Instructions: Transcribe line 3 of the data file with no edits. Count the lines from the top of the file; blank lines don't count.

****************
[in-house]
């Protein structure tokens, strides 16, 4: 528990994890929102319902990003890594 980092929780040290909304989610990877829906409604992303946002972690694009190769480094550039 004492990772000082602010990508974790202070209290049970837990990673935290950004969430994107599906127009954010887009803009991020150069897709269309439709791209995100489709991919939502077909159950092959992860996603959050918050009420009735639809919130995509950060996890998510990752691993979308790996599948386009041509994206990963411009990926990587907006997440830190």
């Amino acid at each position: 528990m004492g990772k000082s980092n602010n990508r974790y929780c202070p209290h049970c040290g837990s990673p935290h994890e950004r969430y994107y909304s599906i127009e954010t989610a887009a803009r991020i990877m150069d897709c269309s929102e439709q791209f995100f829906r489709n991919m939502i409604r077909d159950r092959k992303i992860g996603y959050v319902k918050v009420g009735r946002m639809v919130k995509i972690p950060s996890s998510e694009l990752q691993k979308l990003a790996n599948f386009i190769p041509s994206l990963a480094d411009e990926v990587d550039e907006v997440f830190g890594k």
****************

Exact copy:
């Amino acid at each position: 528990m004492g990772k000082s980092n602010n990508r974790y929780c202070p209290h049970c040290g837990s990673p935290h994890e950004r969430y994107y909304s599906i127009e954010t989610a887009a803009r991020i990877m150069d897709c269309s929102e439709q791209f995100f829906r489709n991919m939502i409604r077909d159950r092959k992303i992860g996603y959050v319902k918050v009420g009735r946002m639809v919130k995509i972690p950060s996890s998510e694009l990752q691993k979308l990003a790996n599948f386009i190769p041509s994206l990963a480094d411009e990926v990587d550039e907006v997440f830190g890594k």